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Pakistan questioning senior militant it says surrendered

AP  |  Islamabad 

Pakistani authorities are questioning a senior militant who they say voluntarily surrendered, presenting it as a major setback for an Islamic extremist group that has carried out several attacks in recent years.

Military officials confirmed today that Ahsanullah Ahsan, a former spokesman and senior figure in the Jamaat-ul-Ahrar group, had surrendered recently, without providing further details.



They say he split with the main Pakistani four years ago and joined the breakaway faction, which claimed a March 31 car bomb near a Shiite mosque that killed at least 24 people.

The officials, who spoke on condition of anonymity because they were not authorized to brief the media, said information gleaned from Ahsan led to other arrests and the location of a weapons cache.

(Only the headline and picture of this report may have been reworked by the Business Standard staff; the rest of the content is auto-generated from a syndicated feed.)

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Pakistan questioning senior militant it says surrendered

Pakistani authorities are questioning a senior militant who they say voluntarily surrendered, presenting it as a major setback for an Islamic extremist group that has carried out several attacks in recent years. Military officials confirmed today that Ahsanullah Ahsan, a former spokesman and senior figure in the Jamaat-ul-Ahrar group, had surrendered recently, without providing further details. They say he split with the main Pakistani Taliban four years ago and joined the breakaway faction, which claimed a March 31 car bomb near a Shiite mosque that killed at least 24 people. The officials, who spoke on condition of anonymity because they were not authorized to brief the media, said information gleaned from Ahsan led to other arrests and the location of a weapons cache. Pakistani authorities are questioning a senior militant who they say voluntarily surrendered, presenting it as a major setback for an Islamic extremist group that has carried out several attacks in recent years.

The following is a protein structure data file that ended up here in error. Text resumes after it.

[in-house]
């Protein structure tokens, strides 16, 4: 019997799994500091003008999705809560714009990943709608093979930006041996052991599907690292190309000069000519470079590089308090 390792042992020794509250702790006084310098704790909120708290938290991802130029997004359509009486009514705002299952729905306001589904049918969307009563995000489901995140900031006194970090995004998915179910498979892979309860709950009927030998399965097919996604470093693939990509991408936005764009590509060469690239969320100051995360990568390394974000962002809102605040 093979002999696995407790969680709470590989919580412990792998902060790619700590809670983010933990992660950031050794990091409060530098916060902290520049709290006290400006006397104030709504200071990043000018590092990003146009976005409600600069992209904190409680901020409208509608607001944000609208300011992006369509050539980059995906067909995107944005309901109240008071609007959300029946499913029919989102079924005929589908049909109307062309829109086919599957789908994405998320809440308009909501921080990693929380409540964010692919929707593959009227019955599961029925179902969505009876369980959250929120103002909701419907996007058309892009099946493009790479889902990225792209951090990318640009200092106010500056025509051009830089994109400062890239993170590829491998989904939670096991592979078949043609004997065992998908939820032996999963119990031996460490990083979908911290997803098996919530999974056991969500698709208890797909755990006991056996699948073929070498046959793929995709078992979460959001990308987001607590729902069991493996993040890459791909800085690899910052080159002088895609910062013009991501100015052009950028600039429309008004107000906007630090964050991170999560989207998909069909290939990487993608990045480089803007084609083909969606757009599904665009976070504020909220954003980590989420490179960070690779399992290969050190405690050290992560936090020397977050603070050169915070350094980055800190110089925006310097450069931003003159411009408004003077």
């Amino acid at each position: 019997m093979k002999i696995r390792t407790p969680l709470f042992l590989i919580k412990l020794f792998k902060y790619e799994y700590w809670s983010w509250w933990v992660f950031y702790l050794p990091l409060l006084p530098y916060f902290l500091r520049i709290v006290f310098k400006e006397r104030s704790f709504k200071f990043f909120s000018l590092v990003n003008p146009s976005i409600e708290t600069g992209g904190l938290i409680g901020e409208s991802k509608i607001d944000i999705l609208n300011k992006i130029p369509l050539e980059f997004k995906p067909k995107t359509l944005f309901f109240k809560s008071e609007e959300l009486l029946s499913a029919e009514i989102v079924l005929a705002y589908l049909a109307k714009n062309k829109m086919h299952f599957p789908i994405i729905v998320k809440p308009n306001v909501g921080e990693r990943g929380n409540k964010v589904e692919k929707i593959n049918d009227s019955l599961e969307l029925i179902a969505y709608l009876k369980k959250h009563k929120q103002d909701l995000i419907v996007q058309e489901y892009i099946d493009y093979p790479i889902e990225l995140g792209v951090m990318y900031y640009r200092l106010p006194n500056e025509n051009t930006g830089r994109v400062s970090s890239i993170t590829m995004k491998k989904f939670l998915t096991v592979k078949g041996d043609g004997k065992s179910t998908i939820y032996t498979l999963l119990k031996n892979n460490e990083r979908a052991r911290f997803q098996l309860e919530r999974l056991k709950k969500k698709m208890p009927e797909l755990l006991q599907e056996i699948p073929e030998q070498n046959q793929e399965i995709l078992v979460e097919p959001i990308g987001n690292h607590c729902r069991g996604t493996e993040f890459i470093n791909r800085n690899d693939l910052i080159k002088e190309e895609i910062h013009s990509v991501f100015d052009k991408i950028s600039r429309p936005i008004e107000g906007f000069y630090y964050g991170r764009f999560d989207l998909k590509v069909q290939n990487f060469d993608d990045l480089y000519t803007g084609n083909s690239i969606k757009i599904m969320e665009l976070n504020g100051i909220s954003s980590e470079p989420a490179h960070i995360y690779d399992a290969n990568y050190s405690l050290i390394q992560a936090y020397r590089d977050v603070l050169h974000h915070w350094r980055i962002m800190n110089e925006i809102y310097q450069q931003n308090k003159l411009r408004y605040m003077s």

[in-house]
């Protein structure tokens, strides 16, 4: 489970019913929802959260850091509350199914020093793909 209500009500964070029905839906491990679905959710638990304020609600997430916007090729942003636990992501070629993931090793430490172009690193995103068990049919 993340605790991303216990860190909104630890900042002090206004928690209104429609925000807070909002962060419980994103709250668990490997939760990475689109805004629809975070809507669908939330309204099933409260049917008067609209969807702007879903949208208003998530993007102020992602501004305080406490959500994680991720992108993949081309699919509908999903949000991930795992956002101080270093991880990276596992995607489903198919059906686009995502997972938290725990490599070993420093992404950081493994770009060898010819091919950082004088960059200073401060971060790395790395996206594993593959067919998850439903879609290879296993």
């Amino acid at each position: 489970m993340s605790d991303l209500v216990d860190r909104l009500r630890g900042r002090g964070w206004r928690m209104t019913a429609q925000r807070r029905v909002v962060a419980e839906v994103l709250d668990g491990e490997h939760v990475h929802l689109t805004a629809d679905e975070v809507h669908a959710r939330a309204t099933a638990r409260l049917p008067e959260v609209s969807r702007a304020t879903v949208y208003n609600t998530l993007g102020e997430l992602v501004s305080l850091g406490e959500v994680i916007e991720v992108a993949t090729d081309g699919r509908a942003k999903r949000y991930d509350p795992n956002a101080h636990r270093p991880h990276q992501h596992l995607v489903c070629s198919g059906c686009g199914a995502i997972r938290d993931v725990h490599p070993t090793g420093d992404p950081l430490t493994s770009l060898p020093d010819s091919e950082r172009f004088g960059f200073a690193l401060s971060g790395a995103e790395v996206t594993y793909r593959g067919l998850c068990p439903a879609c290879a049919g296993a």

Military officials confirmed today that Ahsanullah Ahsan, a former spokesman and senior figure in the Jamaat-ul-Ahrar group, had surrendered recently, without providing further details.

They say he split with the main Pakistani four years ago and joined the breakaway faction, which claimed a March 31 car bomb near a Shiite mosque that killed at least 24 people.

The officials, who spoke on condition of anonymity because they were not authorized to brief the media, said information gleaned from Ahsan led to other arrests and the location of a weapons cache.

(Only the headline and picture of this report may have been reworked by the Business Standard staff; the rest of the content is auto-generated from a syndicated feed.)

image
Business Standard
177 22

Pakistan questioning senior militant it says surrendered

Pakistani authorities are questioning a senior militant who they say voluntarily surrendered, presenting it as a major setback for an Islamic extremist group that has carried out several attacks in recent years.

Military officials confirmed today that Ahsanullah Ahsan, a former spokesman and senior figure in the Jamaat-ul-Ahrar group, had surrendered recently, without providing further details.

They say he split with the main Pakistani four years ago and joined the breakaway faction, which claimed a March 31 car bomb near a Shiite mosque that killed at least 24 people.

The officials, who spoke on condition of anonymity because they were not authorized to brief the media, said information gleaned from Ahsan led to other arrests and the location of a weapons cache.

(Only the headline and picture of this report may have been reworked by the Business Standard staff; the rest of the content is auto-generated from a syndicated feed.)

image
Business Standard
177 22